Kristin Harila, a Norwegian climber who last month became the joint-fastest person to summit the world’s 14 highest peaks, landed in a controversy after photos and videos on social media showed her and her team stepping past a fallen sherpa on July 27, to reach the top of the world’s second highest mountain.
Denying all allegations, Harila said her team did everything they could to help the sherpa, as they completed their quest on K2 – along the Pakistan-China border, which stands at 8,611m (28,251ft) and is regarded as one of the most challenging and dangerous mountains to climb.
The fallen porter, who reportedly died a few hours later, was identified as 27-year-old Pakistani Mohammed Hassan, who was not part of Harila’s team.
The incident happened when the Norwegian was heading for K2’s summit to secure a world record and become the fastest climber to scale all peaks above 8,000m (26,000ft).
During the ascent, Hassan reportedly fell from an extremely narrow path known as a bottleneck.
Pictures showing people climbing over Hassan were shared by two other climbers, who were also on the mountain the same day, but had cancelled their ascent because of dangerous weather conditions and an avalanche.
Harila, however, has denied the accusations that Hassan was left to die.
Taking to Instagram, Harila shared a picture of Hassan and wrote, “There is a lot to say about all that happened on K2.”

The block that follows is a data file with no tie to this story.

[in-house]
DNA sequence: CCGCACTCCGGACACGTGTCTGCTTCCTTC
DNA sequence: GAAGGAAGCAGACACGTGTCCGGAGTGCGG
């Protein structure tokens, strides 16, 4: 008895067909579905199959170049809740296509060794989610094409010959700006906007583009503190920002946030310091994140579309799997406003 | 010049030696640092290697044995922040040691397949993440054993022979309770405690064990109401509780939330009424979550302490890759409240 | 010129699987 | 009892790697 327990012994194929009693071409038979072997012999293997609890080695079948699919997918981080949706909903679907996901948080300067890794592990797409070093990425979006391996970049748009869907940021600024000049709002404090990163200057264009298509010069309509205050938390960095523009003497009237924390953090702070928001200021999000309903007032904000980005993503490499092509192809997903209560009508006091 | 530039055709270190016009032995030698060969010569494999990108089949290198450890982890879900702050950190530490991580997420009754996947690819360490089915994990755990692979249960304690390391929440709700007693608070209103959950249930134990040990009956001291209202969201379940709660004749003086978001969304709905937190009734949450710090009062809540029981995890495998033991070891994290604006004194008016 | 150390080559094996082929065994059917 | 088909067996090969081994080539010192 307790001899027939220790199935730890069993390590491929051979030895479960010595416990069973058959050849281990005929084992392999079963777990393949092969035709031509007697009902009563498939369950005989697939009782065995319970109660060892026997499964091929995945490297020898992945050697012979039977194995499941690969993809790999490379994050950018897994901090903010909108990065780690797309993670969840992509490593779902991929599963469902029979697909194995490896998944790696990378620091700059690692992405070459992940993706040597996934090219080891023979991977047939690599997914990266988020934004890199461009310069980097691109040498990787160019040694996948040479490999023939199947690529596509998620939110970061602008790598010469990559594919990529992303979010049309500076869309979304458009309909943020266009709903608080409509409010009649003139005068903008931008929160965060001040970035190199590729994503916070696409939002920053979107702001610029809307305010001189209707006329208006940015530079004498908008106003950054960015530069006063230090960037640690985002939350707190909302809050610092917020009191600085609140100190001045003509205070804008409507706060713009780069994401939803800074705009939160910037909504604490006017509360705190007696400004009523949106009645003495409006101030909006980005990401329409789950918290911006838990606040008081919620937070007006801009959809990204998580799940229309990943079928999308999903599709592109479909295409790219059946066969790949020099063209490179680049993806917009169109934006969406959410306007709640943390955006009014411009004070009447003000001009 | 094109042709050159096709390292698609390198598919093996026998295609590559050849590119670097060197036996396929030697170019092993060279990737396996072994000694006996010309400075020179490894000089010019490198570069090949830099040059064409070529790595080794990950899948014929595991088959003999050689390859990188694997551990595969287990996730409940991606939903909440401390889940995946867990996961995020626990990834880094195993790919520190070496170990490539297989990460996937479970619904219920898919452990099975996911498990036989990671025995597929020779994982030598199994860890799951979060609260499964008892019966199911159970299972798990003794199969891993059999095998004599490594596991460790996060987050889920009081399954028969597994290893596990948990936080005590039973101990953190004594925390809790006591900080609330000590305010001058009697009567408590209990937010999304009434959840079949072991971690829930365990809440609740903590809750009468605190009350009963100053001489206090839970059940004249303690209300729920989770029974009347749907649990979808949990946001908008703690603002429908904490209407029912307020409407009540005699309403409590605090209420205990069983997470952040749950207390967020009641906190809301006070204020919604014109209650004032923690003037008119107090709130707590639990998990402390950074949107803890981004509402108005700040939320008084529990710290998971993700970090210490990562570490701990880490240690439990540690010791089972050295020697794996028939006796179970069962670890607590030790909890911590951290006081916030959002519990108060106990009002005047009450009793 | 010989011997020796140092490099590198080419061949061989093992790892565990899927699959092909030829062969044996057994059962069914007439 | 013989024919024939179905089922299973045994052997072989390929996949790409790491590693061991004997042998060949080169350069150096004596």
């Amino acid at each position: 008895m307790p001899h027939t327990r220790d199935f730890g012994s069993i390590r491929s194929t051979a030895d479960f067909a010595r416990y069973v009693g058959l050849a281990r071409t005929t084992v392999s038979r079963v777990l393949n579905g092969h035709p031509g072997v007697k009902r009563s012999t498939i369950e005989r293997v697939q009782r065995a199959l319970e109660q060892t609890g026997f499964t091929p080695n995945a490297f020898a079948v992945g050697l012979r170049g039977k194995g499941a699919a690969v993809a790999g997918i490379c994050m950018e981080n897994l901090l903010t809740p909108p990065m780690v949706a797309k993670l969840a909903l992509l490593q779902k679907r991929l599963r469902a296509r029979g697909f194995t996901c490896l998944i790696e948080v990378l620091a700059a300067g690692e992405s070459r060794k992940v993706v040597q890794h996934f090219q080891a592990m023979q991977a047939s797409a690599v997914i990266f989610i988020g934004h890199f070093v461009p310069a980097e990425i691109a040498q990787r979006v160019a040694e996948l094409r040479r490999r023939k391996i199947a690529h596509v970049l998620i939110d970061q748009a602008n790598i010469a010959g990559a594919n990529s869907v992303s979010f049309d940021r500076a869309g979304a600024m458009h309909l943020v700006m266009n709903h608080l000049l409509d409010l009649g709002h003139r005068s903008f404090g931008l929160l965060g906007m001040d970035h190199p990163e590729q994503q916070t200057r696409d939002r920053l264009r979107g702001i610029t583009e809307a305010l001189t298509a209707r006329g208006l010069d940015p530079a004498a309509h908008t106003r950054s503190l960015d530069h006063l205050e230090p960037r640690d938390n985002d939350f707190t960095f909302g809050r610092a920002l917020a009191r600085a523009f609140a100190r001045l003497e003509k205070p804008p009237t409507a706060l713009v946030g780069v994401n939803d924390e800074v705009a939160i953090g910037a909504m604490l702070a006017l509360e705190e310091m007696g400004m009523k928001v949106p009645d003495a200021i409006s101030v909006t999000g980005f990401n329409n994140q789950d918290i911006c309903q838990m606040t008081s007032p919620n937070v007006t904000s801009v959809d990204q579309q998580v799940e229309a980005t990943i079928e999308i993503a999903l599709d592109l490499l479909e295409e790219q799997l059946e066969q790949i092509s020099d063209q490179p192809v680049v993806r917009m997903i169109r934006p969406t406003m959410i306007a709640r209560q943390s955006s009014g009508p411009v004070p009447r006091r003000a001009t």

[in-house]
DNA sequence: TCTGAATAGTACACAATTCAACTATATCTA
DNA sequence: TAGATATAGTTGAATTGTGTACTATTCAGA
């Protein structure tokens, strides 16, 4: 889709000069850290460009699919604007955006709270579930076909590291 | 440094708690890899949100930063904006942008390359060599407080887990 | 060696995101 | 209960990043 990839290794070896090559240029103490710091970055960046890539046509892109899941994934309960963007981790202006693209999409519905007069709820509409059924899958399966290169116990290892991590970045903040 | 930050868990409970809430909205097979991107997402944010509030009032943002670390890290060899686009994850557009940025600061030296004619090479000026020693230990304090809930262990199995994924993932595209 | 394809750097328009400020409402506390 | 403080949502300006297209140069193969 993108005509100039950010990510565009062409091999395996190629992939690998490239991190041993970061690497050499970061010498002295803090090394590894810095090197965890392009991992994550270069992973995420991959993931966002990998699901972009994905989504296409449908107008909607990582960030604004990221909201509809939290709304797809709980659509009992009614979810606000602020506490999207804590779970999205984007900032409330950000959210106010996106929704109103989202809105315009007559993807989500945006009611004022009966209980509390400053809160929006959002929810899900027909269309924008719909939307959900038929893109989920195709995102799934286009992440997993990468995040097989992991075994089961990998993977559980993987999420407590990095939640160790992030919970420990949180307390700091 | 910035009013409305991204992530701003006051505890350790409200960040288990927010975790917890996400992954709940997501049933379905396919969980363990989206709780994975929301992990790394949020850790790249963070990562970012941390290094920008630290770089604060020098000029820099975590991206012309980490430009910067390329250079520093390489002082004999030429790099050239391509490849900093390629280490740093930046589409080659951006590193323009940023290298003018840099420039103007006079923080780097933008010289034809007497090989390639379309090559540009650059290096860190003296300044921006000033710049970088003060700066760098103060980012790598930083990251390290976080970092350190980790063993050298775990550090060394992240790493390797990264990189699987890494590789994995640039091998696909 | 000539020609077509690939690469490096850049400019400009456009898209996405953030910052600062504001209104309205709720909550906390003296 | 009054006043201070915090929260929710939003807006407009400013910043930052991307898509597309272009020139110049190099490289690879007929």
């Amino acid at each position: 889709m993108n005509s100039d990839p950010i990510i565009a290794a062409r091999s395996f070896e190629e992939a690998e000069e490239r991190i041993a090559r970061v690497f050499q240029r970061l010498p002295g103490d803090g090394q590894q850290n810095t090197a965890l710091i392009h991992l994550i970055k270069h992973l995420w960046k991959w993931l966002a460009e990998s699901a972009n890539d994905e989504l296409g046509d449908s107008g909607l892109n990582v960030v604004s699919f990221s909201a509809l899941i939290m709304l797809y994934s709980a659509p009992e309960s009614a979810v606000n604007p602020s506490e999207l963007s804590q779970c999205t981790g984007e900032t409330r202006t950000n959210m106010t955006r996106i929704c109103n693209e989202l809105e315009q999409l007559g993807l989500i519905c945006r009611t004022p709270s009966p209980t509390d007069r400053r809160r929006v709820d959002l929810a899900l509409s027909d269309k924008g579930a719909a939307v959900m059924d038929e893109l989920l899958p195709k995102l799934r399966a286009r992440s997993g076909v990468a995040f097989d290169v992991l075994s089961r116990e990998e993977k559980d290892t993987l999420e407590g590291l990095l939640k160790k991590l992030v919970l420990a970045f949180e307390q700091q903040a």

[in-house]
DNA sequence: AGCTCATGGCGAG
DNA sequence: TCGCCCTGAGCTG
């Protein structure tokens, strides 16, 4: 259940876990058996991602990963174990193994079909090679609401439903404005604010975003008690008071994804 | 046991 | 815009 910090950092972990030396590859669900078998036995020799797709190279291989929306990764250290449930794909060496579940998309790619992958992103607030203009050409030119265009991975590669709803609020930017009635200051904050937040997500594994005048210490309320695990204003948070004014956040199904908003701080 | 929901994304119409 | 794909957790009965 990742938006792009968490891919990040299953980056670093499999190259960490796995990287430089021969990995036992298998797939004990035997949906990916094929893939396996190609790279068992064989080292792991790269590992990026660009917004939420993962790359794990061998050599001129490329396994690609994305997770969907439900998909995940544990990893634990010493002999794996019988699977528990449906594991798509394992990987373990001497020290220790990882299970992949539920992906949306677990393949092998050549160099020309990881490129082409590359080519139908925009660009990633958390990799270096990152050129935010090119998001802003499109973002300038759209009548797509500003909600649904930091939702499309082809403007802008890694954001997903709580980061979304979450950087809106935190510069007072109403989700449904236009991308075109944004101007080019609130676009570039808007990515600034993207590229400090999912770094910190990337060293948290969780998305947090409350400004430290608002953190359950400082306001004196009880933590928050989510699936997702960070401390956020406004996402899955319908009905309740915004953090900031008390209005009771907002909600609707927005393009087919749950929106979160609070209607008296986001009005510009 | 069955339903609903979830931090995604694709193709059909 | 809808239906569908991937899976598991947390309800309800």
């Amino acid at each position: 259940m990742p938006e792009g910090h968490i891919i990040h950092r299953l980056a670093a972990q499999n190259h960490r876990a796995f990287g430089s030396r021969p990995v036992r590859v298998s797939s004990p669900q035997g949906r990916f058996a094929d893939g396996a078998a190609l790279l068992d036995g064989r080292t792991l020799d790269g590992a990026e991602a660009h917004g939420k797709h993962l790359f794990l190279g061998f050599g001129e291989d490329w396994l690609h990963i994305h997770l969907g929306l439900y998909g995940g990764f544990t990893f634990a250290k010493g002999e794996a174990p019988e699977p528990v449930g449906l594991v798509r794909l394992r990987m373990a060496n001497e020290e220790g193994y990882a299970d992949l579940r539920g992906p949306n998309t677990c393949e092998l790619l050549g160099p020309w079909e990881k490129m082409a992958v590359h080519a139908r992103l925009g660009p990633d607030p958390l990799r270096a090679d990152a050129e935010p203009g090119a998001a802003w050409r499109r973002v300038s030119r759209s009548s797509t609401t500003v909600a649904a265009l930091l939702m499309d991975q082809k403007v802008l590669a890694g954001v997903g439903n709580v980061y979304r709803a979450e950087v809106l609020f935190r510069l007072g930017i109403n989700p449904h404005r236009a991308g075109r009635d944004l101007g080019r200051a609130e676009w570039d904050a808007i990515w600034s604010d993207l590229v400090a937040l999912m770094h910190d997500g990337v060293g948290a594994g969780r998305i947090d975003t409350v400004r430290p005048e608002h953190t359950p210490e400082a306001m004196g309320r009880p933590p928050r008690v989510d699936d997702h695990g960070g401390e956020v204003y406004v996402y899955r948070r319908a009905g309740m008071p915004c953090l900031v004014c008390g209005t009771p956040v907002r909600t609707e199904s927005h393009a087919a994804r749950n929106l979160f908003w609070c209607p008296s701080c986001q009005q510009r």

“My heart and thoughts and prayers go out to the family and loved ones of Hassan and I feel very sad about this whole situation,” she added.
She also said she had been walking when she saw the other team Hassan was part of a few metres ahead before the “tragic accident” happened.
She said no-one was to blame for his death, adding that she had decided to make the statement to stop the spread of “misinformation and hatred”.
Harila said she did not see exactly what took place, but the next thing she knew, Hassan “was hanging upside down” on a rope between two ice anchors, with his harness “all the way down around his knees. In addition, he was not wearing a down suit and his stomach was exposed to snow”.
Her team tried for an hour-and-a-half to fasten a rope to the guide and give him oxygen and hot water, she recounted, until “an avalanche went off around the corner”.
Meanwhile, tourism authorities in Pakistan’s Gilgit Baltistan, who are responsible for issuing climbing permits, said Friday they had opened an inquiry into the incident.
(With AFP inputs)